Temporary Total Incapacity Benefits:
If you are unable to work for 6 or more full calendar days (they do not have to be consecutive) because of an injury or illness then you qualify for workers’ compensation. You will receive 60% of your gross average weekly wage of the 52 weeks prior to the date of the injury. The maximum amount you can receive each week is the state’s average weekly wage at the time in which your injury occurred. You are eligible to receive these benefits for up to 156 weeks. The compensation payments will begin on your 6th day of being unable to work. You will not be paid for the first 5 days of work you miss unless you cannot work for 21 calendar days or more.
Temporary Partial Incapacity Benefits:
If you are able to work but earn less income due to your injury or illness, then you may qualify for temporary partial incapacity benefits. Such injuries include any that force you to hold a job that offers a lower wage or even work fewer hours. Partially disabled workers receive 60% of the difference between their pre-injury weekly wage and their weekly wage after a work injury. If you do not experience a loss in pay, then you are not entitled to a weekly benefit. The most you are able to receive each week is 75% of your weekly temporary total disability rate (which is 60% of your gross average weekly wage).
- For example, if you received $600 a week as a total temporary benefit, the maximum you are able to obtain (if you collected partial benefits) would be $450 each week ($600 x .75 = $450).
You can potentially receive these benefits for up to 260 weeks.
Permanent and Total Incapacity Benefits:
You may qualify for such benefits if you are completely and permanently incapable of performing any type of work because of a work injury or illness you encountered. You are not required to discontinue your temporary benefits before requesting permanent benefits. The benefits include:
- 662/3% of your gross average weekly wage
- You may also receive an annual Cost-Of-Living-Adjustment (COLA) if your injury occurred at least 24 months prior to the review date.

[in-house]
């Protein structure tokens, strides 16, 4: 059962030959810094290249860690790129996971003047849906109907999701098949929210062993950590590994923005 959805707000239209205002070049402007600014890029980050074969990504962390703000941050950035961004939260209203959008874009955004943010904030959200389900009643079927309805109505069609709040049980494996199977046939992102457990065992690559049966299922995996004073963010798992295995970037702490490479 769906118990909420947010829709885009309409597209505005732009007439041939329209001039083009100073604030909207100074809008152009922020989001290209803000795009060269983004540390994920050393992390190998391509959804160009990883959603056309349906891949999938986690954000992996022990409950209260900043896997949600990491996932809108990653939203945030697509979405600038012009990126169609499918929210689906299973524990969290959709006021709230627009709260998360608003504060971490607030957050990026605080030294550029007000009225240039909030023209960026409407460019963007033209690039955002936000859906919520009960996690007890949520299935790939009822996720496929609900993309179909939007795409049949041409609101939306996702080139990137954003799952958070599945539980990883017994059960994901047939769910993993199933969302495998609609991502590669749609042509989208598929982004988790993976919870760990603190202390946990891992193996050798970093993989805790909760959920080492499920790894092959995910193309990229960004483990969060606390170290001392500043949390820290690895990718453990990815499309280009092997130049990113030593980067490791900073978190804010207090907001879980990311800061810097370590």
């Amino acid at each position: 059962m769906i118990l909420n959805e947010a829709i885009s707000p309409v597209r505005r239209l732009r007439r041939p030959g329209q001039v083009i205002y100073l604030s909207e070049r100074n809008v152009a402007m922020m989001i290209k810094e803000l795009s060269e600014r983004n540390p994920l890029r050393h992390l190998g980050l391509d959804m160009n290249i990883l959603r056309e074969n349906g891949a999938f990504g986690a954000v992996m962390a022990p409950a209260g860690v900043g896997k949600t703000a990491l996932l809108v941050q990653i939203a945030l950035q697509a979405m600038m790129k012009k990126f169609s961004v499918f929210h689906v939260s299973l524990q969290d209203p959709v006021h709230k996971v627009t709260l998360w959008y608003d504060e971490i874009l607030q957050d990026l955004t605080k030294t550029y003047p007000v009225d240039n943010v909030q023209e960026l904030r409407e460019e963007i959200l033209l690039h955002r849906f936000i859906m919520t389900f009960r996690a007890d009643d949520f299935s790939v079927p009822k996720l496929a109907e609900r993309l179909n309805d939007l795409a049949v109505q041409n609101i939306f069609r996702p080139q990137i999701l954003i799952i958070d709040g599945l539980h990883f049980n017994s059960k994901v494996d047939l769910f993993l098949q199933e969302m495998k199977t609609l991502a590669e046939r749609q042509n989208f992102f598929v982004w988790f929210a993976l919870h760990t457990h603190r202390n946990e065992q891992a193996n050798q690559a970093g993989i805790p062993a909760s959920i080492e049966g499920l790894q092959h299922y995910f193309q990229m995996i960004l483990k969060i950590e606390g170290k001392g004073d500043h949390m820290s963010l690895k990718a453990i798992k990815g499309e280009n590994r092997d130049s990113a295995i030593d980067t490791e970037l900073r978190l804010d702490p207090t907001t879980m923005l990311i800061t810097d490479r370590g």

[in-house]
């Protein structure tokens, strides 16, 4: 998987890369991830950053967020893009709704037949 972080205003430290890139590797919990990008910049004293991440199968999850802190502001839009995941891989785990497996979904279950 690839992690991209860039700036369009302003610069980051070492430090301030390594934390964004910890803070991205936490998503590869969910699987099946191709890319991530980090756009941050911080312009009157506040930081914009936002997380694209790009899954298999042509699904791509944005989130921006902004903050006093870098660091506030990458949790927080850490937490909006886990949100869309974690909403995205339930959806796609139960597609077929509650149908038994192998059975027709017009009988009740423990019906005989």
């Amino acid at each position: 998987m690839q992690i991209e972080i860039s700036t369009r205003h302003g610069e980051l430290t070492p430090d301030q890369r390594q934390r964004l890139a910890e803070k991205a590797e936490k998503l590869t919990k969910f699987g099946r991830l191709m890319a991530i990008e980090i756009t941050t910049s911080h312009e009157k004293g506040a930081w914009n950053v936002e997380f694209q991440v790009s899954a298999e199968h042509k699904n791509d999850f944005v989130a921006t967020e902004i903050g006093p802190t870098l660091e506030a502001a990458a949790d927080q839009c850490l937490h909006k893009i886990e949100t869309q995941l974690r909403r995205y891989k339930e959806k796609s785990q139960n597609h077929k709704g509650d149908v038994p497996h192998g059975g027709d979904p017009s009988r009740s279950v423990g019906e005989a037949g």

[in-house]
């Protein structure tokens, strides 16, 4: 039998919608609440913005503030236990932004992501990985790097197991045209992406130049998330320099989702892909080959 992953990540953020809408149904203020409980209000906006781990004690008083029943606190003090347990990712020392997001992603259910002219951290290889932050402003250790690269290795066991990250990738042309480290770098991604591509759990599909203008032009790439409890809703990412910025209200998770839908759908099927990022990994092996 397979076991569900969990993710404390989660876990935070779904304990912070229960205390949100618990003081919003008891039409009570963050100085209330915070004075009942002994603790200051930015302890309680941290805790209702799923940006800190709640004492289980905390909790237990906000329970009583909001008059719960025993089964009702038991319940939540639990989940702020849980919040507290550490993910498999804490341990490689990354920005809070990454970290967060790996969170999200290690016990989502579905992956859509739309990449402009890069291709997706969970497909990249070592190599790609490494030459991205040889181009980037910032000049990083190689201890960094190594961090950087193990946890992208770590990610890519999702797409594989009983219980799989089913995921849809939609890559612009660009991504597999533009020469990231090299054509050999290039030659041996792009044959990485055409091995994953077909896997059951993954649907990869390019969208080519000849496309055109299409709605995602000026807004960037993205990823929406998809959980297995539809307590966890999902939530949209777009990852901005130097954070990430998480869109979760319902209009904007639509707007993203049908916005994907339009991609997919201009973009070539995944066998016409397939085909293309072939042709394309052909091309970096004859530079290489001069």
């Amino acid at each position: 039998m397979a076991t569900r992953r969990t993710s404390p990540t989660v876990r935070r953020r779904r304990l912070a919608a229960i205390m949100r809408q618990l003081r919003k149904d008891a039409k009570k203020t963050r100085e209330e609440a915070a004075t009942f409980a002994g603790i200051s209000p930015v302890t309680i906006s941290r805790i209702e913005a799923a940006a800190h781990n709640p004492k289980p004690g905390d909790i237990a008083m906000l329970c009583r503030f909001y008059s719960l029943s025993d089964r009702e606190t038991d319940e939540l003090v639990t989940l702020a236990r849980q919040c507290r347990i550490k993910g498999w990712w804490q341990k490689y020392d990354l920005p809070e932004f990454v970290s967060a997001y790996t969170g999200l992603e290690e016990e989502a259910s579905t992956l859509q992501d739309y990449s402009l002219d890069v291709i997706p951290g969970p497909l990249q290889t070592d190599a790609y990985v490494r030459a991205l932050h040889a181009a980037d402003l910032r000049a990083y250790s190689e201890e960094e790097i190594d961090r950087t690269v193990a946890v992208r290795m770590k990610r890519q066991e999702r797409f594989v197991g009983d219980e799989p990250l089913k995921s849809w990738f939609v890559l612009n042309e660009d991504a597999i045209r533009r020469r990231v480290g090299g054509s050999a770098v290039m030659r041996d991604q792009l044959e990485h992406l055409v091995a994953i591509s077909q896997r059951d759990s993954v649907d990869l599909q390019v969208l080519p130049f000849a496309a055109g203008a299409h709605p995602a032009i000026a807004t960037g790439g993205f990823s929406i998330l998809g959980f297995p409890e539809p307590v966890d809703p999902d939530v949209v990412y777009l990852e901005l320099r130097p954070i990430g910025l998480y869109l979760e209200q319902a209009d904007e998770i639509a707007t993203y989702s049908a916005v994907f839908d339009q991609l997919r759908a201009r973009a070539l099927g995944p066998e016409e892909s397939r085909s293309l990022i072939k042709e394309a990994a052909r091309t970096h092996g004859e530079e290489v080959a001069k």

You can qualify for medical benefits if you experience a work-related injury or illness where medical attention is necessary. In addition to medical treatment, you may also receive reimbursement for prescriptions and reimbursement for traveling to and from medical appointments.
- You are entitled to see the doctor of your choice after being seen by your employer’s health care provider
- Your employer has the right to send you to a doctor of their choice for your first doctor or hospital visit
- The insurer is allowed to send you to the doctor of their choice regularly for an evaluation
These benefits will last as long as medical assistance is needed because of the injury or illness you are suffering from. The insurance carrier can contest treatment at any given time if they believe it is no longer necessary. If this happens, you can appeal a denial of treatment with the DIA.
Scarring and Permanent Loss of Function or Disconfigurement
You can qualify for scarring and/or permanent loss of function if you suffer from a work-related injury or illness that results in you losing permanent loss of any physical functions. To receive a scarring benefit, the scar must be located on either your face, neck, or hands. This is a benefit that you can only receive once. Of course, the amount that you receive depends on the severity of your injuries.
It costs you absolutely nothing to speak to a lawyer for a consultation on your case. Keches Law Group lawyers are standing by seven days a week, at all hours of the day, ready to provide free consultations, to inform you of your rights, and to discuss how our attorneys can help you. A Keches Law Group attorney can help you rest assured that you will have knowledgeable assistance should a problem ever arise. Contact us today for your free consultation.